Pain Studies

Pain Studies Review

EMERGING STAR IN THE CONTEMPORARY LYRIC ESSAY: Over the past decade, the essay has been reinvented by writers such as Leslie Jamison, Rebecca Solnit, Maggie Nelson, Sarah Manguso, Eula Biss, and Claudia Rankine who combine memoir, pop culture, philosophy, science, history, and personal experience into intertextual, lyrical meditations on our most pressing social and political issues. Readers hungry for more will be delighted that an accomplished poet has now joined this canon with her first work of creative nonfiction.

INDISPENSABLE WORK ON PAIN: Migraine is the third most prevalent illness in the world. In the US, it affects 18% of women and 6% of men. Millions more suffer from some form of chronic pain. Diagnosis--particularly for women's pain--is infamously elusive, while treatment guidelines are both controversial and in a constant state of flux. Even as pain becomes a hot-button political issue and a major theme in the medical humanities, there still isn't a reliable system for describing it. Similar to the transformative approach Eula Biss took toward childhood vaccination in On Immunity and Leslie Jamison takes toward illness and addiction in her work, Olstein--with her poet's gift for language, scholar's curiosity about history and culture, and patient's perspective--is uniquely positioned to lead us toward a new way of discussing pain and empathizing with the afflicted.

FROM MFA TO MED SCHOOL: Olstein is an innovative stylist whose previous work has been widely adopted by professors of poetry and literature. Pain Studies, which delves into themes such as the silences surrounding women's health and doctor/patient relationships, should also become required reading in gender studies programs and medical humanities programs alike.

Title:Pain Studies

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    Pain Studies Reviews

  • Basia

    3.5 stars. What I like most about this book is Olstein's sincerity, her analysis of House MD, and her inclusion of Lucretius's concept of clinamen, or swerve. Pain Studies certainly swerves, but somet...

  • J. A.

    Fans of Anne Carson, Joan Didion, Maggie Nelson, & Sarah Manguso have this to rejoice in. Only a poet could have written a book with such awareness, perception, and craft....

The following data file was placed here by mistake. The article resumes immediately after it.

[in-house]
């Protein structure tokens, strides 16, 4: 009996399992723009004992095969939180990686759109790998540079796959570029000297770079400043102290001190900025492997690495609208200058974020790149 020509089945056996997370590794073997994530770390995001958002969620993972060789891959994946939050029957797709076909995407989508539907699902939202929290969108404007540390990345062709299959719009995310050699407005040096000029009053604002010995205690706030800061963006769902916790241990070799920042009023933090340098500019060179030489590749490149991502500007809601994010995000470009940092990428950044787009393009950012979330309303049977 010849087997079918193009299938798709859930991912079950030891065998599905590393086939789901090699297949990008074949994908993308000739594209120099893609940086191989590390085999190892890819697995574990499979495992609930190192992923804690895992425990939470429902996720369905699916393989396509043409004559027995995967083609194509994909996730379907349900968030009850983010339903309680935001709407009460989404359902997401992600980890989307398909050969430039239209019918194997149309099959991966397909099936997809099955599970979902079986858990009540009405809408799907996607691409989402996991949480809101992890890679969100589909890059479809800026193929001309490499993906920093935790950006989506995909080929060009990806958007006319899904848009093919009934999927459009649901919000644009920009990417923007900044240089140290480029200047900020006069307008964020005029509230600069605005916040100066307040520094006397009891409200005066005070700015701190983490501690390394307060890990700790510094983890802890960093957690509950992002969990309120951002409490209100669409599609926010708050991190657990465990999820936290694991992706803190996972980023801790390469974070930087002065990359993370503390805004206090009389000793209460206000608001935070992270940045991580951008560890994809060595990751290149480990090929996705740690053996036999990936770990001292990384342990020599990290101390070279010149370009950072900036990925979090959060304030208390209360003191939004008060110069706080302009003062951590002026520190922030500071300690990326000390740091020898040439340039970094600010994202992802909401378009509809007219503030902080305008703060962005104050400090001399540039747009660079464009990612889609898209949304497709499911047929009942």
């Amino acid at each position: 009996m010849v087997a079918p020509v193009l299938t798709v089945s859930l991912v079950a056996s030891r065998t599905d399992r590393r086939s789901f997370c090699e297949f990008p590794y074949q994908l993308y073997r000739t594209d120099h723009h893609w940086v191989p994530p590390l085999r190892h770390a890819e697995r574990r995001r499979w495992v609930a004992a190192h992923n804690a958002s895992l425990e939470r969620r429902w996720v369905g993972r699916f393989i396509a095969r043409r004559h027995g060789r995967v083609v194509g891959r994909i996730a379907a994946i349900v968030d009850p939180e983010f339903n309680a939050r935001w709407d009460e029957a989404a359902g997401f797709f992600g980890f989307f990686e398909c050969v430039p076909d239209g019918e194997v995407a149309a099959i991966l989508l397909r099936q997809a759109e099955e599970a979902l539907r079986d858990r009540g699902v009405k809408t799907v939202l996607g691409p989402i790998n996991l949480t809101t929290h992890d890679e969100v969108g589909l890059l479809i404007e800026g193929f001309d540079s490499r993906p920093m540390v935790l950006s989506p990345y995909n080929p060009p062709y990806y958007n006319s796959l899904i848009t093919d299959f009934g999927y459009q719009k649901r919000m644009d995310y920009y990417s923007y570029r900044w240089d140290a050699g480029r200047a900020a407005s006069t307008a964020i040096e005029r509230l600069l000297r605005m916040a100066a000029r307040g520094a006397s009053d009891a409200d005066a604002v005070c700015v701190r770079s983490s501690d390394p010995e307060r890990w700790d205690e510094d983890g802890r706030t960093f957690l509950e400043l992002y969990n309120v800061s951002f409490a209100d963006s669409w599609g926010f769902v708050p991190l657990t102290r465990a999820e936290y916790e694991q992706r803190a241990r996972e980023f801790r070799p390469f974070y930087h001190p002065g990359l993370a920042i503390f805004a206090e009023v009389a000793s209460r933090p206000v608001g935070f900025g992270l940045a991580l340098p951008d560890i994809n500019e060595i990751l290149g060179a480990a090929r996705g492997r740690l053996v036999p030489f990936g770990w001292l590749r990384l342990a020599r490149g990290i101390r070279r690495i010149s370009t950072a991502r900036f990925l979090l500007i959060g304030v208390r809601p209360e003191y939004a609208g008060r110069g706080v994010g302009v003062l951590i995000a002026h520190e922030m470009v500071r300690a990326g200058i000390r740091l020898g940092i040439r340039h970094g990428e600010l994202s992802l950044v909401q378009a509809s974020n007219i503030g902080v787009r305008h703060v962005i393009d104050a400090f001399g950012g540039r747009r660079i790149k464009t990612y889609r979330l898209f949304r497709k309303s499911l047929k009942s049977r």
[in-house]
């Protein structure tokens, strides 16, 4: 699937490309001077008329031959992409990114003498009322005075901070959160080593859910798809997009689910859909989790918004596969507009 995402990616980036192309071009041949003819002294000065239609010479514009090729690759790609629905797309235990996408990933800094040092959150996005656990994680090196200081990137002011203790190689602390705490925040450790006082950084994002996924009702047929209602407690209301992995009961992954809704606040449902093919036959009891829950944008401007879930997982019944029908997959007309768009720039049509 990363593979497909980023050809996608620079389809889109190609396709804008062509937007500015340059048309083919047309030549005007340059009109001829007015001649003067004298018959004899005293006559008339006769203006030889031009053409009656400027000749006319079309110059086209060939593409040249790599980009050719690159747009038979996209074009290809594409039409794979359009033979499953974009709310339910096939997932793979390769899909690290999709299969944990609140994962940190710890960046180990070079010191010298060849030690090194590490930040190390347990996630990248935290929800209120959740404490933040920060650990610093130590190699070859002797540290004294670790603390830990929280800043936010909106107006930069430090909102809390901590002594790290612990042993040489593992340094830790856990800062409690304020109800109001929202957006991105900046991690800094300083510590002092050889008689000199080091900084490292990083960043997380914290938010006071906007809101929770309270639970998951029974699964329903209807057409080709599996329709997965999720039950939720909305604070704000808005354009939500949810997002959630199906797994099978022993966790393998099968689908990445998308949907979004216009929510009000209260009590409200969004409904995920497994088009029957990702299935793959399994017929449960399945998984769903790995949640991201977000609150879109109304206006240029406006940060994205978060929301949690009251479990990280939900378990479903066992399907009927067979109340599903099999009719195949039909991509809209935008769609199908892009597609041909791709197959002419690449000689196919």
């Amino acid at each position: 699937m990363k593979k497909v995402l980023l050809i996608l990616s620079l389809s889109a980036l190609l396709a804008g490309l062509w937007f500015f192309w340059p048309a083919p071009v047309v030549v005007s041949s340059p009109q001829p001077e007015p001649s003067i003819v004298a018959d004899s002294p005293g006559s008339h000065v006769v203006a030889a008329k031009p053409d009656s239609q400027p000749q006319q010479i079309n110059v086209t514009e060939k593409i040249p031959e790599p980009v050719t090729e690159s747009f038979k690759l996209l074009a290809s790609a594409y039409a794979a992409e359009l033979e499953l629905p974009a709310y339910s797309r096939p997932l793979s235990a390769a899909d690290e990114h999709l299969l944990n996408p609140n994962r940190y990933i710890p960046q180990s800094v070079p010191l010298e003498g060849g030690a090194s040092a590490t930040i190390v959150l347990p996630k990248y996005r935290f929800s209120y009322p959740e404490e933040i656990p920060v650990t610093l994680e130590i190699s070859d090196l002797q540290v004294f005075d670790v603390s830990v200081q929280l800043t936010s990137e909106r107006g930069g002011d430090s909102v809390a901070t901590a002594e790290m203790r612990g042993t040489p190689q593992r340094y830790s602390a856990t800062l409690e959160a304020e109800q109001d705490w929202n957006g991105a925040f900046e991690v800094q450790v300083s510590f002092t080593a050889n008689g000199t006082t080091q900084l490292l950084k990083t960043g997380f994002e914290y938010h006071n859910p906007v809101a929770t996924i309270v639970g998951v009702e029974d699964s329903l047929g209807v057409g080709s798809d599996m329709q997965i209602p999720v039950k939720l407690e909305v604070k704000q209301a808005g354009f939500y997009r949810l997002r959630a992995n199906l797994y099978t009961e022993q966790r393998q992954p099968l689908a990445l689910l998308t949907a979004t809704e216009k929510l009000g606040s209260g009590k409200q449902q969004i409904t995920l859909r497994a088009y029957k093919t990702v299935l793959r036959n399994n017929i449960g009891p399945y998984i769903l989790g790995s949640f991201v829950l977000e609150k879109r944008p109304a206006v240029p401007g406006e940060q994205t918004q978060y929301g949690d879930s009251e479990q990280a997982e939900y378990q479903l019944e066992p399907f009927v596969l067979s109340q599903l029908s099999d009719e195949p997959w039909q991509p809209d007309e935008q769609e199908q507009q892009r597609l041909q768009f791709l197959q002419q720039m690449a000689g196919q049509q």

• Alissa Hattman

    Pain Studies is a lovely, thoughtful collection of lyric essays that explore the intersection between pain, language, and perception. Olstein writes about our inability to express pain. She says, "[e]...

  • Ai Miller

    First off, I received a copy of this book through the Early Reviewers program on LibraryThing. I'm grateful to the publisher for the copy of this; I read an ARC, and so some aspects may have changed i...

  • Katie

    Wow, I breezed through this one and even during a migraine! When you've had to live with chronic pain for some time, reading books about pain can be cathartic. There's the feeling or being not alone. ...

  • Donna Merritt

    As someone with medical problems and pain management challenges, I was hoping this book might provide some insight as to how to confront pain. Or, at the least, to let me know I'm not alone. Neither h...

  • Caroline

    “All pain is simple. And all pain is complex. You’re in it and you want to get out. How can the ocean be not beautiful? The ocean is not beautiful today.”So begins Lisa Olstein’s beautifully m...

  • Elisabeth Jewell

    A thoughtful meditation on the nature of pain, especially chronic pain and migraine, and history's treatment of pain in literature and culture, written by a poet. I do wish I had seen more of her poet...

  • Monica Snyder

    “...The thing is, hope doesn't run the numbers on what falls within reach versus what remains beyond our grasp, so each time we start, we start at zero, and this is the rub. Over and over we may hop...

  • Rebecca H.

    Pain Studies is a book about migraine and so much more. It’s a long essay on what it’s like to live with pain and on the range of meanings migraine holds. She writes about the many methods she has...